Blog: Oddbins runs out of time
Chris Mercer | 1 April 2011
If Oddbins had as many shoppers as admirers then would it still be going bust?
Oddbins is set to collapse into administration on Monday (4 April). The wine retailer's attempt to seal a company voluntary arrangement with its creditors has been scuppered by Her Majesty's Revenue & Customs, despite reasonable support for the cut-price repayment deal within the drinks trade.
Since just-drinks revealed Oddbins' current plight, many industry commentators have lamented the retailer's demise. Let there be no doubt, I also think it a shame that one of the UK's best-known wine retailers is on the rocks. It is also a shame because Oddbins has the highest average wine spend on the UK high street - GBP8 per bottle. So much for consumer education, huh?
However, there is an uneasy reality to the story. Put simply, if Oddbins is really so loveable, then why is it in this position?
Of course, there are external and historical factors. It's not easy operating in a market where the four biggest multiple retailers account for more than three quarters of wine sales. Added to that, Oddbins' current MD, Simon Baile, was dealt a tough hand by the previous owner, Castel Freres, which allowed the business to drift over several years. Oddbins' losses were GBP10m when Baile took the reins in 2008 and, within two years, he'd cut losses to GBP4m. Since 2008, legal wranglings over monies claimed by Castel have also repeatedly threatened to stifle Oddbins' rebirth.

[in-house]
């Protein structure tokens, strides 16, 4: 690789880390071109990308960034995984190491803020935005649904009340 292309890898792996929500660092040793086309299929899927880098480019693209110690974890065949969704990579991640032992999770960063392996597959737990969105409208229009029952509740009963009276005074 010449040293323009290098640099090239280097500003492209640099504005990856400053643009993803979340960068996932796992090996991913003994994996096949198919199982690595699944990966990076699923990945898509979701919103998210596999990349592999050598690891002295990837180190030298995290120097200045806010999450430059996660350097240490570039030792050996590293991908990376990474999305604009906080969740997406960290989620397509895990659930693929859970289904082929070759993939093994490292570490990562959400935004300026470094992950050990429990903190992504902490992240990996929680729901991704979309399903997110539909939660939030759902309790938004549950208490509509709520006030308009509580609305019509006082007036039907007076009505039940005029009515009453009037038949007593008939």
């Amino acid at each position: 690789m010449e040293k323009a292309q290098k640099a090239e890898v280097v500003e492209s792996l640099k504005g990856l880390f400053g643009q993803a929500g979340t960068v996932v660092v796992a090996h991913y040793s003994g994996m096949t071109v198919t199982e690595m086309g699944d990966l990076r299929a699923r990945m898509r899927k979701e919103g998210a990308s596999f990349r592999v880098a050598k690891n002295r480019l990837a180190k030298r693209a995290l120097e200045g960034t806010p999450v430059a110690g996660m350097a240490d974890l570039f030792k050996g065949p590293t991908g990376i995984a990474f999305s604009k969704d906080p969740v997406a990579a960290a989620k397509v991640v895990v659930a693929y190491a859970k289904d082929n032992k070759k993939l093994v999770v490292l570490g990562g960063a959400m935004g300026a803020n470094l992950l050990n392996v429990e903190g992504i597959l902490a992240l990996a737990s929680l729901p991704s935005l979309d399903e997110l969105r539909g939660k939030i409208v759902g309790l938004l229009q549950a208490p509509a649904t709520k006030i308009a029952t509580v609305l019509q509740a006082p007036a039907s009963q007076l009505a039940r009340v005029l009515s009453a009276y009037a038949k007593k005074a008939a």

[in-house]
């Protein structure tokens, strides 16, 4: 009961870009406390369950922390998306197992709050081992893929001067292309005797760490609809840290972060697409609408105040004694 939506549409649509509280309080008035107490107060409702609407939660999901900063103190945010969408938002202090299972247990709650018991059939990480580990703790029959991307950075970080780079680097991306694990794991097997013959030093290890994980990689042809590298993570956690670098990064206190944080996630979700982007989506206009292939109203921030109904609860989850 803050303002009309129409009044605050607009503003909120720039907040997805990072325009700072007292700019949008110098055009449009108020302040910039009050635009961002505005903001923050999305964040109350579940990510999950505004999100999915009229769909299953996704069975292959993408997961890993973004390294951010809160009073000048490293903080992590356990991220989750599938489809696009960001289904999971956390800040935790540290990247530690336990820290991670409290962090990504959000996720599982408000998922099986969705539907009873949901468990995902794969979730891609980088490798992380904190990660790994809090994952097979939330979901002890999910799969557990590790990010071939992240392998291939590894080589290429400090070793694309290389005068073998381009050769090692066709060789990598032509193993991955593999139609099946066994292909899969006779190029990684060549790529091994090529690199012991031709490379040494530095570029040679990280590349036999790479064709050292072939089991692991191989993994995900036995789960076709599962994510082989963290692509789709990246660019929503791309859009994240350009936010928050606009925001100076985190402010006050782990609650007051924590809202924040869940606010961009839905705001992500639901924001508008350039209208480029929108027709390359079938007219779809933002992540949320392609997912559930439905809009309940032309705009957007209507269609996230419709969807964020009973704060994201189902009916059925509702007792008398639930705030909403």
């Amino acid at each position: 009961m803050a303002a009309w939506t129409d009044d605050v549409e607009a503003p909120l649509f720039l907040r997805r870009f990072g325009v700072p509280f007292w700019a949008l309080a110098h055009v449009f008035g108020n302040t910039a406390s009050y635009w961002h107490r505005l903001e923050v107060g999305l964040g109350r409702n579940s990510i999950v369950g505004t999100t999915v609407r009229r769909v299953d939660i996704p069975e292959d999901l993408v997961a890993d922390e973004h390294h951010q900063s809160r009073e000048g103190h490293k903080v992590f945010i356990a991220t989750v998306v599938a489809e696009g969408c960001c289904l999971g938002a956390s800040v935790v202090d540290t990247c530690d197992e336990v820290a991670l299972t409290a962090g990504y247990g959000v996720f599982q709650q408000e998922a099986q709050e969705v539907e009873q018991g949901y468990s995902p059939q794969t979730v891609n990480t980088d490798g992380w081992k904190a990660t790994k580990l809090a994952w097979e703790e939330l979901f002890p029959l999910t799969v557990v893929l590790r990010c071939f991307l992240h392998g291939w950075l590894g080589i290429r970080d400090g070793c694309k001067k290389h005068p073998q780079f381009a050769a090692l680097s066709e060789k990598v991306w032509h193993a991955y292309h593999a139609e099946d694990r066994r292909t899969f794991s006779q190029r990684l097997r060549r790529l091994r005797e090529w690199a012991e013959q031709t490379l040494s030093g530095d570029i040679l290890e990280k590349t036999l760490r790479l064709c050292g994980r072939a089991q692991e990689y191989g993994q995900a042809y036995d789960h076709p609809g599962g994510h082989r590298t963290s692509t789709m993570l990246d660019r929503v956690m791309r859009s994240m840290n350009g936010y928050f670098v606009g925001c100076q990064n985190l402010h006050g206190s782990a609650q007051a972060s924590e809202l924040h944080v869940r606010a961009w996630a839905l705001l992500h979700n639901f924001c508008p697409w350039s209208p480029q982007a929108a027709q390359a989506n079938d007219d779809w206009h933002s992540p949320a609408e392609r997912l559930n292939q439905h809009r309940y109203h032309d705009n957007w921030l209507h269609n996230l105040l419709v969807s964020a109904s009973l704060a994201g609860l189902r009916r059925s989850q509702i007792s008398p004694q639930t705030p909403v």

At the end of it all, though, even the new-look Oddbins has not always made life easy for itself. Surely, key among the group's mistakes over the last couple of years has been to neglect the growth of online wine retailing? Indie rivals Majestic and Laithwaites have been much quicker to seize upon this trend.
At the same time, Oddbins' idendity on the high street is confusing. I don't think that enough consumers know what it stands for.
In the wide scheme of things, I would argue that it comes down to this: the UK's independent wine trade is not in terminal decline, but the way that it operates is changing and will need to change further if it is to hold consumers' interest.
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